Monday, 20 October 2014


View the photo of the lynching which was made into a postcard (note: this image may be disturbing to some)

Ethel Ray Nance grew up in Duluth. She was 20 years old at the time of the lynching, working for the Red Cross in the northern Minnesota town of Moose Lake, which had been devastated by a forest fire. She recorded an oral history for the Minnesota Historical Society in the 1970s, and on that tape she remembered hearing the news of the lynching.Listen to her story.
(Photo courtesy of Minnesota Historical Society)
The memories fade, except among blacks                                              

IN 1920, A FEW HUNDRED BLACK PEOPLE LIVED IN DULUTH, clustered on the edge of town. Most of them came north because they’d heard there were jobs.

Ethel Ray Nance grew up in Duluth. She says black people here mostly kept to themselves, and kept quiet. In the 1970s, Nance recorded her memories for the state Historical Society. She says her father tried to start a local chapter of the NAACP before the lynching.

"But the Negroes said they weren't interested, and that he was trying to segregate them. They said, 'We have no trouble here in Duluth so we don't need an NAACP branch.' But after this happened, he had no trouble," says Nance.

The lynching jarred black people across Minnesota into action. Roy Wilkins was a student at the University of Minnesota. He went on to become one of the country’s most respected civil rights leaders, directing the NAACP during the 1960s and '70s. In his autobiography, Wilkins says news of the lynching was an awakening. He writes: "I lost my innocence on race once and for all."

Newspapers fell silent about the lynching. It didn’t make the history books. But black people in Duluth never stopped telling the story - quietly - after church, or over the kitchen table.

Several generations of black parents handed the story down to their children as a rite of passage. That's what Eddie Nichols did. On the night of the lynching, Eddie Nichols had barricaded himself and some friends in their house. They thought the mob might come for them. Years later, Nichols told the story to his sons. One them, Charles, is now 77, but he remembers when his father sat him down with his brother for a talk.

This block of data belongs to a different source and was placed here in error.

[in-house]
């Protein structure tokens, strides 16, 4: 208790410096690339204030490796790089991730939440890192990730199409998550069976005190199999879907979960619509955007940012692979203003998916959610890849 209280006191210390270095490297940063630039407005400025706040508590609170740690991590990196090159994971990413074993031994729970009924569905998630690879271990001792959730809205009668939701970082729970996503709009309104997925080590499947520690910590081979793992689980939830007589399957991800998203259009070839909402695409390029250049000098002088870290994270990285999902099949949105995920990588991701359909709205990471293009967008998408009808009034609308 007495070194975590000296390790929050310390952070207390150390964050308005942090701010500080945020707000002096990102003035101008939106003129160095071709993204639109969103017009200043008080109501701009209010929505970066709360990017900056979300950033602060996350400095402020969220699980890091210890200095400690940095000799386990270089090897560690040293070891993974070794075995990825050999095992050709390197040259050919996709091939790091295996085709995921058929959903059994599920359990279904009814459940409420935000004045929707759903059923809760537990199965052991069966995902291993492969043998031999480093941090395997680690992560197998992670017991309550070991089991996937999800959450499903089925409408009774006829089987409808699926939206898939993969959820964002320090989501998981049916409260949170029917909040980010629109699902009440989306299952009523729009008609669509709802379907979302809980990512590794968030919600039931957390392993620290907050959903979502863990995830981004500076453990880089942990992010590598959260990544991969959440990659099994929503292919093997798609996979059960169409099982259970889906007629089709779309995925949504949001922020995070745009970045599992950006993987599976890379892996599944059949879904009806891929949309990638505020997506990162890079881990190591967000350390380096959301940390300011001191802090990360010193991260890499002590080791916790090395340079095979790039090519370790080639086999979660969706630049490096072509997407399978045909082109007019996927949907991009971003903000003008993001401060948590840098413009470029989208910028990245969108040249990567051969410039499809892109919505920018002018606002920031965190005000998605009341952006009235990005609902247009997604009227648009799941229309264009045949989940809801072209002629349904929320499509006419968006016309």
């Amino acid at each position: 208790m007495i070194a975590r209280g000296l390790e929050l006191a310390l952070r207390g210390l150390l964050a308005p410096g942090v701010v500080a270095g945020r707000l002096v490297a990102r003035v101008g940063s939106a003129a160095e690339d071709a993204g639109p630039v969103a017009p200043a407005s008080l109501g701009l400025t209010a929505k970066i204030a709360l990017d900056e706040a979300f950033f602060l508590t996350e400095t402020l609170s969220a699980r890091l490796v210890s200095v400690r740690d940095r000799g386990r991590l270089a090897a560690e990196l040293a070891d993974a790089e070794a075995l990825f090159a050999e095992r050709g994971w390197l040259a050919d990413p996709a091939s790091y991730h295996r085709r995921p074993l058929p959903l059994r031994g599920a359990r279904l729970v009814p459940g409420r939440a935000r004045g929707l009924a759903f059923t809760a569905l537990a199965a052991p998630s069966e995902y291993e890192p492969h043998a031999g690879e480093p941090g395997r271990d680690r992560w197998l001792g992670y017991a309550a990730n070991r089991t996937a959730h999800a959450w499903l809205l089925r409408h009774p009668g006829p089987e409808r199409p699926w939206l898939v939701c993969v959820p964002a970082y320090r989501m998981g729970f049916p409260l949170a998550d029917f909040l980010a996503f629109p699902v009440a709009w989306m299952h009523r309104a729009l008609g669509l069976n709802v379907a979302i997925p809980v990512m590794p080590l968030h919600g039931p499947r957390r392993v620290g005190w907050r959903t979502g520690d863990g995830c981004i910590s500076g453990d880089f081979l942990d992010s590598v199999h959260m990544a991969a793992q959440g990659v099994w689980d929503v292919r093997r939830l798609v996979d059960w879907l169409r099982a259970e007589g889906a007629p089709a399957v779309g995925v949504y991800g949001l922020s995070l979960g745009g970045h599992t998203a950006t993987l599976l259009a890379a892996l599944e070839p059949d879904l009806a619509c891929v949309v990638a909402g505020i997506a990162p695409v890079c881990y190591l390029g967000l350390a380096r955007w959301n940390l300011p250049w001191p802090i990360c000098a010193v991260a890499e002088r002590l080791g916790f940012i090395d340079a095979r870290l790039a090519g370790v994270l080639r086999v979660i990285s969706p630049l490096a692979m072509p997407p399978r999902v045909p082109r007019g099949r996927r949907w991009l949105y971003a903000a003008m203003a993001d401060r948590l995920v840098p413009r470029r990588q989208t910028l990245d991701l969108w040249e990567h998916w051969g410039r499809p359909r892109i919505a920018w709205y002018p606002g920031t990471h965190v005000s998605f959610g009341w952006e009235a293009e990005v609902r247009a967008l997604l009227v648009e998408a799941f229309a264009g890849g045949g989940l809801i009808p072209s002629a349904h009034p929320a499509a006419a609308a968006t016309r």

"And he told us we had to live the life we could, but know there were things below the surface that were going to affect us," says Nichols. "From time to time he and my mother would both drop little precautions like that, because we thought everything was rosy, but they said it isn't. The veneer is awful thin."

Charles Nichols' boyhood in Duluth might have seemed rosy, but when he became a teenager in the 1940s, he was afraid to even walk in some Duluth neighborhoods. When Charles Nichols took the streetcar to Gary, where most black people lived, he says he felt a twinge of fear as the car passed through Morgan Park. The U.S. Steel plant in Morgan Park employed a small number of low-paid black workers, which angered some of the white workers. Charles Nichols says black parents in Duluth warned their children never to get off the streetcar in Morgan Park.

"It was just an unwritten rule - you didn't do that. Unfortunately, the streetcar that went to Gary circled around through Morgan Park. My parents were always concerned that if something went wrong with the streetcar and we had to get off in Morgan Park, we might be in harm's way," says Nichols.

Eddie Nichols grew up in Duluth, and returned to the city after serving in World War I. Nichols said it was hard to come back to overt racism in the U.S. after experiencing greater tolerance in France. The Minnesota Historical Society recorded Nichols as part of its Black Oral History Project. Nichols talked about the day of the lynching. Listen to his story.